Those whose water comes from wells on their own property rely on water pumps powered by electricity. Very few well owners have additional manual pumps installed. Once electrical power is no longer available the pumps (and the water) stops. Those with shallow wells and a bit of mechanical skill could probably rig up a manual pump. Those with deep wells (i.e. deeper than 20’-25’) won’t have as easy of a time of it.
Once any stored water in the house is exhausted, including what is in the water heater, the pipes, toilet tanks, etc , there is no longer a local source of clean water.
The food stores in most modern industrialized countries only have a few days of food on hand in the store. They rely on constant deliveries of additional stock from regional warehouses brought by truck. That few days supply is measured assuming “normal” purchases levels. In the event of an emergency the food in stores can be sold out in a day or even a few hours. When the most recent hurricane threatened to make landfall her in North Carolina earlier this year by the day before the storm it was virtually impossible to find batteries, candles, generators, gas cans, and similar items. Many types of food were in short supply or unavailable. With the power out in some areas for several days after the storm many of these stores were closed. They all started receiving stock again within a couple days.
With the destruction of computer circuits which are in virtually all modern trucks those trucks are large piles of scrap metal. The locomotives which would move large quantities of food and other good from one part of the country to another would be dead. The ships which bring food from other parts of the world would be simply dead in the water.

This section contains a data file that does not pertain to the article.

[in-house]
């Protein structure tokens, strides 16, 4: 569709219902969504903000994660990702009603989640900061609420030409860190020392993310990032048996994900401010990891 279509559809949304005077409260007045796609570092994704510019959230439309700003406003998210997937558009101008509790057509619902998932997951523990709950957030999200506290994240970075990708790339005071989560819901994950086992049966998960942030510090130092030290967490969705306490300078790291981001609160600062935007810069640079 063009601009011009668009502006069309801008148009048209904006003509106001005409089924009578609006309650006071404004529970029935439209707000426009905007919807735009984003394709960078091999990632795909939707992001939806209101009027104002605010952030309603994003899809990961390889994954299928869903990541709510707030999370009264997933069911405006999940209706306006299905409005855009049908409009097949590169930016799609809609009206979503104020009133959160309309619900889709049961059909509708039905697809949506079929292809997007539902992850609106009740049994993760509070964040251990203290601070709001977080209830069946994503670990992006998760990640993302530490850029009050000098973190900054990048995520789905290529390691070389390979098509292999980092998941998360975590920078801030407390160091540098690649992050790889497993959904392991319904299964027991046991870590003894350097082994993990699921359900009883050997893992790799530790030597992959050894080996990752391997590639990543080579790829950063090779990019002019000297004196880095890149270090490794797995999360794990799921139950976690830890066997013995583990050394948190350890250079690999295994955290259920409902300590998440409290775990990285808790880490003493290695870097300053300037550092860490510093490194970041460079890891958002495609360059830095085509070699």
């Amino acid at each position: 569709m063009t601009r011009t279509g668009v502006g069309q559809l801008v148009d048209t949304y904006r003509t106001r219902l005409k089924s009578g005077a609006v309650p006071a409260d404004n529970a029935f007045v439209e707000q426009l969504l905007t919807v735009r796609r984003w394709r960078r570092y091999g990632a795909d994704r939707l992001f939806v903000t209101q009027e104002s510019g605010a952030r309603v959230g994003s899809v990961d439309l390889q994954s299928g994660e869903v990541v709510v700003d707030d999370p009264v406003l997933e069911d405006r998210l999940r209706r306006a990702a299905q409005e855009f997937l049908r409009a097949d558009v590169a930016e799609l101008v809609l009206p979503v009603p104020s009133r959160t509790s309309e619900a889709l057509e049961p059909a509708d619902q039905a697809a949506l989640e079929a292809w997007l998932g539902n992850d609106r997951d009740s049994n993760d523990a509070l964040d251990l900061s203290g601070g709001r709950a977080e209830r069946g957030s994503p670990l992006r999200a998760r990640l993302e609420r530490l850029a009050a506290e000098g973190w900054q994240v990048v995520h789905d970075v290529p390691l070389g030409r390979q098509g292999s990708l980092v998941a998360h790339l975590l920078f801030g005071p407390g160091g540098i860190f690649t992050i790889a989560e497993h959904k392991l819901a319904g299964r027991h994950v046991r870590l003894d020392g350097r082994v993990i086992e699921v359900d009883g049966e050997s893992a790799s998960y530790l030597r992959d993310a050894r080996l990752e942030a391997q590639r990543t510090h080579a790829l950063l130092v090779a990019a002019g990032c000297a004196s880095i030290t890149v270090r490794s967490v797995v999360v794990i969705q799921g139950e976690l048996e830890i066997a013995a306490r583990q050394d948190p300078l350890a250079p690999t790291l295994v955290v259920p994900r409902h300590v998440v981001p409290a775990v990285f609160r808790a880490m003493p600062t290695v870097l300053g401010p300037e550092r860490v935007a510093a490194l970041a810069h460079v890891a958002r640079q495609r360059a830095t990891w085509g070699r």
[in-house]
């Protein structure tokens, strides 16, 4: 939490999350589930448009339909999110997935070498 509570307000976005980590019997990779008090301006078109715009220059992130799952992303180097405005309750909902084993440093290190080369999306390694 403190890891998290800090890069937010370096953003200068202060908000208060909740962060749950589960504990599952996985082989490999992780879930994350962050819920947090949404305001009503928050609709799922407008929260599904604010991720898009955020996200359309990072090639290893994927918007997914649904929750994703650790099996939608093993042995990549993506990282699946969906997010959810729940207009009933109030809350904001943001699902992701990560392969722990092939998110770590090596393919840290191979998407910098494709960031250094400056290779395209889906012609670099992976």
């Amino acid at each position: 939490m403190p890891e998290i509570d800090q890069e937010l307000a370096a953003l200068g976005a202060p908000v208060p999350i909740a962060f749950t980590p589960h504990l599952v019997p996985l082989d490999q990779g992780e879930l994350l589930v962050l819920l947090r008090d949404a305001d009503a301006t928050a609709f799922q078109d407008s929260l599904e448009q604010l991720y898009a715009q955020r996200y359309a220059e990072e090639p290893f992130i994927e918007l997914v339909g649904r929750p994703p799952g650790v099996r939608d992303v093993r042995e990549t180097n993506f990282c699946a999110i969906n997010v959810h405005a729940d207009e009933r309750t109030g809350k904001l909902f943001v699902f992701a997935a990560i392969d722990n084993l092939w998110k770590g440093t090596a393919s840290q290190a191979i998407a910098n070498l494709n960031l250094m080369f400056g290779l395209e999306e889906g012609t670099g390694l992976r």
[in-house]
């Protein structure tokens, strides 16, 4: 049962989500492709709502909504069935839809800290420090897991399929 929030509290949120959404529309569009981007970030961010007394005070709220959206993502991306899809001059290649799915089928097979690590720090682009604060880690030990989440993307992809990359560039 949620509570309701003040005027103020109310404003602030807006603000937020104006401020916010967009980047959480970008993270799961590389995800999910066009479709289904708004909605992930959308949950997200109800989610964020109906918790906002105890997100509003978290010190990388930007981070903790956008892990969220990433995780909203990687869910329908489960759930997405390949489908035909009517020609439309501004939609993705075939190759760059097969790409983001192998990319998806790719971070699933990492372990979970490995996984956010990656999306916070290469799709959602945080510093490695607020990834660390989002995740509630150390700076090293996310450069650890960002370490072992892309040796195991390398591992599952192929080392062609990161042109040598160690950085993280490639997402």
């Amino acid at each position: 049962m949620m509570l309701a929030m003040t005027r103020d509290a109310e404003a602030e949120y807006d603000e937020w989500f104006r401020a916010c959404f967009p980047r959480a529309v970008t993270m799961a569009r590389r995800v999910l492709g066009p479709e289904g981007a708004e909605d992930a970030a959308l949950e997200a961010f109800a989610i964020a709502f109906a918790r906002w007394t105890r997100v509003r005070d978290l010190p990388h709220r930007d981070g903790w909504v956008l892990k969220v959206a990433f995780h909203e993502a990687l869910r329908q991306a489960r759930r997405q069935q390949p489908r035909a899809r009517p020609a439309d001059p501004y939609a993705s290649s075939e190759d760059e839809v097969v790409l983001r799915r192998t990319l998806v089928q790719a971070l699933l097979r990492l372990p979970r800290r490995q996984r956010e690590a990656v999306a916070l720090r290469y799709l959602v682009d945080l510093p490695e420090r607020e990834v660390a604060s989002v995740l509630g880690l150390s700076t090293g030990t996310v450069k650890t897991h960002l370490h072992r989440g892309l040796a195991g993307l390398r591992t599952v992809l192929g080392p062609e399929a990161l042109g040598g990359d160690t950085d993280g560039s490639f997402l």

Most importantly the trucks, the ubiquitous 18 wheelers that surround us but which we take for granted, would be idle. Most people don’t realize that the vast and overwhelming majority of the goods and supplies are delivered by a flexible and fluid trucking industry. It is the circulatory system of modern industrialized society and a system upon which virtually all functions rely.
Pipelines and rail carry the majority of liquid and gas fuels but only from its point of origin to the general area where it will be used. Trucks carry I from distribution points to retail and commercial locations. Few gas stations have more than a few day’s supply on hand. Coal is used almost exclusively in power generation and is delivered to the user by rail.
With the destruction of electronic circuitry and the power grid which distributes electricity the trucks stop. The rail locomotives stop. The power plants stop.
The local supply of fuel will be quickly used up and that is assuming someone is enterprising enough to work out a way to pump gas/diesel out of the underground tanks at a gas station which has stopped working with no electricity to power the pumps.
People who keep emergency supplies on hand or perhaps run a farm and maintain a large supply of fuel for operational reasons will have a fuel supply until it is used up. Once it’s gone there is no more.
Liquid fuels have a limited shelf life, generally not more than a year to two. Coal has an indefinite storage life but requires modern technology to produce and a modern transportation system to distribute.
Those are just a few of the immediate effects of an EMP.
They are enough to ponder for the moment.
In Part 2 I’ll address the second level effects of the primary effects described in Part 1.